[0004] The key to profitably executing any of the IR Processes is to control the cost of labor and material. Often, especially with electronic items, the projected cost of labor and material can be greatly exceeded due to the requirement to repair failures not detected in the initial evaluation of the item. Therefore, it is extremely important to begin the IR Process with a thorough evaluation of the item condition, and a detailed list of probable required repairs. This allows for a projected cost of total labor and materials before further costs are expended. This also requires the maintaining of a data base of current costs associated with all known repairs for this item, including both labor and material.

[0005] Many companies are good at executing the steps up to this point. The failure in most systems is the ability to know when the point has been crossed where a profitable outcome from continuing the IR Process with a given item is no longer possible. The mistake so often made is to continue to spend on labor and material in an attempt to recover what has already been spent. Those are sunk costs and need to be recognized as such. The only decision to be made at this point is whether or not the labor required to remove all the material that has been used will be less than the value of the material recovered. If not, then the IR Process with this item should be terminated.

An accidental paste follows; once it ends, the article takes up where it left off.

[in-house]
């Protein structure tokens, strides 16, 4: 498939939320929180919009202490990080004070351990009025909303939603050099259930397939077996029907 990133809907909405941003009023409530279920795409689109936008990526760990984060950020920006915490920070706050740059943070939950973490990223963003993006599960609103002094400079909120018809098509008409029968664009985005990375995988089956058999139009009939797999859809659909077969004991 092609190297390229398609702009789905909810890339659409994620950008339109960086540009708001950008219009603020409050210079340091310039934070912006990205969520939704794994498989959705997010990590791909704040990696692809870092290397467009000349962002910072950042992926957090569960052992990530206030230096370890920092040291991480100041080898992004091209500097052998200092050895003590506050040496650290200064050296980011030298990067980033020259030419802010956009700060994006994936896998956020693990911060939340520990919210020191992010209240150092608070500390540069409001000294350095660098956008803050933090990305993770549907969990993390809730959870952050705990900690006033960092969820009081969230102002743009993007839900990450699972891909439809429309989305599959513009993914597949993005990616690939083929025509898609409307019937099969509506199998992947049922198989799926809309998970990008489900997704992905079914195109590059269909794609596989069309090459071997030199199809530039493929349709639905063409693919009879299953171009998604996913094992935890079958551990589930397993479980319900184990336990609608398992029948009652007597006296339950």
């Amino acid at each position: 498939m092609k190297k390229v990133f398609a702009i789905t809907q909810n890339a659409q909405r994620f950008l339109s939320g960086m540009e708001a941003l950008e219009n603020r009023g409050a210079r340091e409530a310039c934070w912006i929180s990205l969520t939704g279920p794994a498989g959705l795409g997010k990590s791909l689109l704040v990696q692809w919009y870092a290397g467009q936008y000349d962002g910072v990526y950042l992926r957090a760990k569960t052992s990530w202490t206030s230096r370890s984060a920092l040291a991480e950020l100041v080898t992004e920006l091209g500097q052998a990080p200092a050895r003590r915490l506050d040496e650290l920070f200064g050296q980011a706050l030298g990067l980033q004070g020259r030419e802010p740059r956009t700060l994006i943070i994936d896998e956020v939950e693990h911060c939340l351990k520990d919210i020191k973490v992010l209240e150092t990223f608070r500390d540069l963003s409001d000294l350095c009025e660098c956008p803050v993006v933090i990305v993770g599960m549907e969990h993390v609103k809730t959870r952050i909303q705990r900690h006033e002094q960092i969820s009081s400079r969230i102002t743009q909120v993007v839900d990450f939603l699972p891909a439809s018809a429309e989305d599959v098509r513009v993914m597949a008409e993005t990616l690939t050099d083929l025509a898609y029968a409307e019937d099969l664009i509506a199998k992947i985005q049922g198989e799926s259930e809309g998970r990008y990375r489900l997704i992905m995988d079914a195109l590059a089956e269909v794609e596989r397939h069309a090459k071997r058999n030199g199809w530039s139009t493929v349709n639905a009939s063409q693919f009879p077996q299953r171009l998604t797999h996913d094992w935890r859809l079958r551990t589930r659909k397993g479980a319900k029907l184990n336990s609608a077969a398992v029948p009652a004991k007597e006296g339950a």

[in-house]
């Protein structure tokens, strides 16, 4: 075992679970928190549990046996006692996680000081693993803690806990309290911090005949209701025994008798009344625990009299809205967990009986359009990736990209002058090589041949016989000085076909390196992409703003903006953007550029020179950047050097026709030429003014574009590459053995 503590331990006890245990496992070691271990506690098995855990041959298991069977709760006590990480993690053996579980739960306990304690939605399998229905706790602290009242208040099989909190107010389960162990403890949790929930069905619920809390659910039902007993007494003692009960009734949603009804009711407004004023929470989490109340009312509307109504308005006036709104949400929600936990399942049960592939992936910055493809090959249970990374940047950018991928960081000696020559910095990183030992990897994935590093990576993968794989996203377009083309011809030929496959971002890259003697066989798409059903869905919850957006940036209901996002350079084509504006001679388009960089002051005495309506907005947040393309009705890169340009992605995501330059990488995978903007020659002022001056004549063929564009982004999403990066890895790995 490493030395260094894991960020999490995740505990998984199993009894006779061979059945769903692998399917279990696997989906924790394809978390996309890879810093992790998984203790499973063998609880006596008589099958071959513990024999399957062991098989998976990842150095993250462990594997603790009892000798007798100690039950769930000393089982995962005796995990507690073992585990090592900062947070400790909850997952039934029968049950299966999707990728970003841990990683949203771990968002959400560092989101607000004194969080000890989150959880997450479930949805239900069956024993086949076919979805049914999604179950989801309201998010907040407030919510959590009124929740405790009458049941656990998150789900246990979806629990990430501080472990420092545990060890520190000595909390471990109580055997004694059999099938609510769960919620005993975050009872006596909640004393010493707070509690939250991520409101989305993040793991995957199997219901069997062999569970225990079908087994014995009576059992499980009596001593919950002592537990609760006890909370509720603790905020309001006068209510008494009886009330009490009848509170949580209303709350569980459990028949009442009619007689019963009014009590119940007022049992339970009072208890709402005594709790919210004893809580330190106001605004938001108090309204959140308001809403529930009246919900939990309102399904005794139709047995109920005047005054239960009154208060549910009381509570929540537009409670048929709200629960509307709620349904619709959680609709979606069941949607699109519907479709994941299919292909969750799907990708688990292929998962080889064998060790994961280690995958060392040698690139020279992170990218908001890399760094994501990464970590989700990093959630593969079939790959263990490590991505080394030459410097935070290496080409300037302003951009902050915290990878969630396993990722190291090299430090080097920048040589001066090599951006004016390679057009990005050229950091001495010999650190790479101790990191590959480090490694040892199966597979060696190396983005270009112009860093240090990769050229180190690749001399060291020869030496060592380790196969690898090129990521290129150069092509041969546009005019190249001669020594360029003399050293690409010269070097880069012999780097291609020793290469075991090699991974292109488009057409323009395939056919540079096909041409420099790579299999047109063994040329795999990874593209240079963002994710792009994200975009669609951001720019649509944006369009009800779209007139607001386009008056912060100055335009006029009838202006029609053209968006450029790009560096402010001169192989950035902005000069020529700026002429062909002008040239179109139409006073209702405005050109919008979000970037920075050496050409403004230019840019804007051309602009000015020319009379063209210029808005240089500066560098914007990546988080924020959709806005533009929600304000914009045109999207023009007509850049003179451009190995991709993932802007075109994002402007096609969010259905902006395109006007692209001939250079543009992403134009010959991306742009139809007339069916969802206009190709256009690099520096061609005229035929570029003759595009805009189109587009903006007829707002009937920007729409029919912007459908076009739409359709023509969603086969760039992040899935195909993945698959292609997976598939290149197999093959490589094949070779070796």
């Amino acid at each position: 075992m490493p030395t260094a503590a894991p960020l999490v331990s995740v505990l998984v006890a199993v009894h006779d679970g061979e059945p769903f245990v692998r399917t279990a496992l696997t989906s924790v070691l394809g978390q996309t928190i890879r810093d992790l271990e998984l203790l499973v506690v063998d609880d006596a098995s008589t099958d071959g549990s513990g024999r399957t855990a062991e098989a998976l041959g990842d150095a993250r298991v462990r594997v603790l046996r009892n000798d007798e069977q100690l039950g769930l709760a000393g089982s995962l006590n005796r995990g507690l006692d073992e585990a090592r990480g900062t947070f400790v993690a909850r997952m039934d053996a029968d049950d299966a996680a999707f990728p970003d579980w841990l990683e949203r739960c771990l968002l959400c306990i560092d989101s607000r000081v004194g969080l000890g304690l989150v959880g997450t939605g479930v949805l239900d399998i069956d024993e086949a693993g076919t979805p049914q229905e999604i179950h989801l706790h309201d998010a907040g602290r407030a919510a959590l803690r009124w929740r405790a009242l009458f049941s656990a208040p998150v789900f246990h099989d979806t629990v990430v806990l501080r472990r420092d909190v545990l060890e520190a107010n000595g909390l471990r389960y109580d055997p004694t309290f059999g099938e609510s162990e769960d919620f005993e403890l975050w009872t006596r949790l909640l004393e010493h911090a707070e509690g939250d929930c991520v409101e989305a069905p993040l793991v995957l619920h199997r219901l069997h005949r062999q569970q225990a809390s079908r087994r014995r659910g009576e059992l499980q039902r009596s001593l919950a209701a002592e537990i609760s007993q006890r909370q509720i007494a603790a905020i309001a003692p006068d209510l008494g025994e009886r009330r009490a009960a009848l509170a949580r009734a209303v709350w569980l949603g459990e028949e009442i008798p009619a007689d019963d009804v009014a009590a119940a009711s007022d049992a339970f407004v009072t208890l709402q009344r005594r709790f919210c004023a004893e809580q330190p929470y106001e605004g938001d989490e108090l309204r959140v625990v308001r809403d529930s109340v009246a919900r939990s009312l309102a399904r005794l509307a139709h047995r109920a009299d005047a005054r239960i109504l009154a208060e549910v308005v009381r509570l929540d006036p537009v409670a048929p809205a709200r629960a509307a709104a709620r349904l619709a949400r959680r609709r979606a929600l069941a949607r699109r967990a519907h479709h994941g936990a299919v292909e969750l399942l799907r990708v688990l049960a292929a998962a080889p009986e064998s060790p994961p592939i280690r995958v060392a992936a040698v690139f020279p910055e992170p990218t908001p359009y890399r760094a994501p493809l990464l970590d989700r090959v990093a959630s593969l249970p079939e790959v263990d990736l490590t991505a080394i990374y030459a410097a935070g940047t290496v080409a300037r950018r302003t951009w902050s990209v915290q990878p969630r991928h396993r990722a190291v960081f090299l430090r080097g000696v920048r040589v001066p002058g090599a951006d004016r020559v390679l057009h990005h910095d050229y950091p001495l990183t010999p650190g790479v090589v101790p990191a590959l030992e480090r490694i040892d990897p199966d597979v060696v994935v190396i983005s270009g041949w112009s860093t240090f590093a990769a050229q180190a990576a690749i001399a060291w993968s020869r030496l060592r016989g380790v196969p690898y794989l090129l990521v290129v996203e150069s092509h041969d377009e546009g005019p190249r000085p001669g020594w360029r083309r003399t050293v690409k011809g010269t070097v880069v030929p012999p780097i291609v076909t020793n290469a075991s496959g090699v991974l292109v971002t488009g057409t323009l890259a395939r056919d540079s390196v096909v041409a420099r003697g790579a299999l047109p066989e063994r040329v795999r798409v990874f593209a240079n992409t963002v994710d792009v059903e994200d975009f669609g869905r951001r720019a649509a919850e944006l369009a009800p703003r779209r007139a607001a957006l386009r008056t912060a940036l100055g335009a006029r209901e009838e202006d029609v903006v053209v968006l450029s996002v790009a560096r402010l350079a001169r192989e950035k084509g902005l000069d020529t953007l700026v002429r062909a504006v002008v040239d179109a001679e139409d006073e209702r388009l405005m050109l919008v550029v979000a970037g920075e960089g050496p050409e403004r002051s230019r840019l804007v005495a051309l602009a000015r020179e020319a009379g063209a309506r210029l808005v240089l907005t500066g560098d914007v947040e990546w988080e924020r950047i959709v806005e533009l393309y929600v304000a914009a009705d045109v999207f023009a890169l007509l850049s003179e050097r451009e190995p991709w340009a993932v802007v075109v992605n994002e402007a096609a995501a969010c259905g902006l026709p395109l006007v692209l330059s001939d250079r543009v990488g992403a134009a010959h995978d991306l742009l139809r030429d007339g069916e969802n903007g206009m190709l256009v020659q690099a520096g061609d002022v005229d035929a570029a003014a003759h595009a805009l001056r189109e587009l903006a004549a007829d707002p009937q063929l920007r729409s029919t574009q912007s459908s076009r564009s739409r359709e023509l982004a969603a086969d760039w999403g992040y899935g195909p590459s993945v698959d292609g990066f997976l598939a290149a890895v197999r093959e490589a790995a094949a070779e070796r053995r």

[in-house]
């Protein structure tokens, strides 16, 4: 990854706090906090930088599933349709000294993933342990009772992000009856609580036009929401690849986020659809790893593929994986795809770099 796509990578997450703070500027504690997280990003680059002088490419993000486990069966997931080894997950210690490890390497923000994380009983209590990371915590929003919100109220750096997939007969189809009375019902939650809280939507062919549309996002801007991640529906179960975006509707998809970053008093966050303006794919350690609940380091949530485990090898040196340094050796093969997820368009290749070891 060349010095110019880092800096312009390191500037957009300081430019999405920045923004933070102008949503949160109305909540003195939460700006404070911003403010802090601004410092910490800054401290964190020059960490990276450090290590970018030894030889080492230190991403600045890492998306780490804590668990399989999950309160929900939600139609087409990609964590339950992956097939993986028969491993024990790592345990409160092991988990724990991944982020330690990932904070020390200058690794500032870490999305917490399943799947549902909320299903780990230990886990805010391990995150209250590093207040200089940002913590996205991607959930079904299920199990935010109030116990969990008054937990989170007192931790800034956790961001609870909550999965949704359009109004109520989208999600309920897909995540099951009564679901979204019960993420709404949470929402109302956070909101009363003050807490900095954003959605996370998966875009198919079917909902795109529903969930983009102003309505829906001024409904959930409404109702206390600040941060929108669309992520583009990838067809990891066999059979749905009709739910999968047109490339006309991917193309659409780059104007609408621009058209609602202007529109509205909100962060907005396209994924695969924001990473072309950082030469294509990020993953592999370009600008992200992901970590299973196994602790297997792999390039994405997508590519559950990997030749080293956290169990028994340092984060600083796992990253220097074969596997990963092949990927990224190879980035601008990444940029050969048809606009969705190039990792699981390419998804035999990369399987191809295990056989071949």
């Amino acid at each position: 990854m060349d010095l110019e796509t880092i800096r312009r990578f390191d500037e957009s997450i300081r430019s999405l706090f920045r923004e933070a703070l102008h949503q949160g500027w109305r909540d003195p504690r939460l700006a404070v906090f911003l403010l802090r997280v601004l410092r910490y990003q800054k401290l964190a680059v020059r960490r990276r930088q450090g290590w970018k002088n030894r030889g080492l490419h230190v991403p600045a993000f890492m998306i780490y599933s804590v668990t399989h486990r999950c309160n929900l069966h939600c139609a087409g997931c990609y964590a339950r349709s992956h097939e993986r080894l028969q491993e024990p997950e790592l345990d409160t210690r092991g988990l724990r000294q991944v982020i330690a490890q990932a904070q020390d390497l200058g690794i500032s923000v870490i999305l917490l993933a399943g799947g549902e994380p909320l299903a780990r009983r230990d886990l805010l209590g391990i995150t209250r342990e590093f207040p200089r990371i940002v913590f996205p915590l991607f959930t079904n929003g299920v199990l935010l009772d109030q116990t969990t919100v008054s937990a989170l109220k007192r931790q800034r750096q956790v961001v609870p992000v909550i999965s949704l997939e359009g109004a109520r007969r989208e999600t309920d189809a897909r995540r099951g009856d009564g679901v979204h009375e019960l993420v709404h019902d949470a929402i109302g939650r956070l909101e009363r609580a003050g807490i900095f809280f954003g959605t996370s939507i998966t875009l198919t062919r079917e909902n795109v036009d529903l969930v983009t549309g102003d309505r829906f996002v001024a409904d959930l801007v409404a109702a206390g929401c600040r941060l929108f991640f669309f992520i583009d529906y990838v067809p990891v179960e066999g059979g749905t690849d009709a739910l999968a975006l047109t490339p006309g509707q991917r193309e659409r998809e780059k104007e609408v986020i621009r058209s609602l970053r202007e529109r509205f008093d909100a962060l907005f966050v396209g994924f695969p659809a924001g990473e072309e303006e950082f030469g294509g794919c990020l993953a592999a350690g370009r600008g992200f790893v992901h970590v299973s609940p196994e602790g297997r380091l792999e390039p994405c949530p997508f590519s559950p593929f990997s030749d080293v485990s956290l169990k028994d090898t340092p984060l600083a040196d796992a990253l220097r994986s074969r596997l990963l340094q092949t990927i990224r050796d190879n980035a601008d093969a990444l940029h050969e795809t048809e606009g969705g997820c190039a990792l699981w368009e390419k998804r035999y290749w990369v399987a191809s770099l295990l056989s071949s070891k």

[0006] The IR Process is logical, and relatively simple. What is not simple is the execution. In order to fully deploy the IR Process, it is necessary to accurately track all labor and material expended on each individual item being processed. Each minute of labor, along with the applicable labor rate (including overhead) must be tracked. The full cost of each material component used must also be accounted for. And this must be accomplished in real time in order for the IR Process to work. Both of these cost components are tracked by a computer system that gathers cost components (labor and material) at each work station in the IR Process by the utilization of barcode scanners for both labor and material. This data is used to make a Pass/Fail decision at each work station to determine whether or not it is economically advisable to proceed with each individual item.

[0007] In summary, the IR Process implementation incorporates the variable data associated with initial functional and physical condition, material cost, labor cost, and market value to route material though each individual workstation. The Intelligent Routing tool allows for net value recovery maximization given the received state of each individual item in a reverse logistics/repair scenario.


[0008] The intelligent routing process was specifically designed to optimize net value recovery in the reverse logistics process for manufactured goods. The reverse logistics process represents a unique set of challenges that differ from the forward logistics process. Specifically, the reverse logistics process is designed to accommodate product in a variety of initial state conditions (used, damaged, defective, open box . . . ) and, when optimized, to process that equipment to maximize recovered value or, in some cases, to insure the item will not be return to the primary market.

[0009] Optimizing Recovered Value

[0010] In the case where value recovery is desired, the net value recovery is defined as the positive value recovery total (including recovery through resale, parts recovery, and scrap recovery), less the recovery costs (including transportation, labor, and parts used). The positive value recovery total is a market dependent function. Conditions impacting this total include demand for refurbished product, as well as used products. There is also potential value recovery from parts and components associated with the item. This value recovery is also demand dependent and variable.

[0011] Minimizing Recovery Costs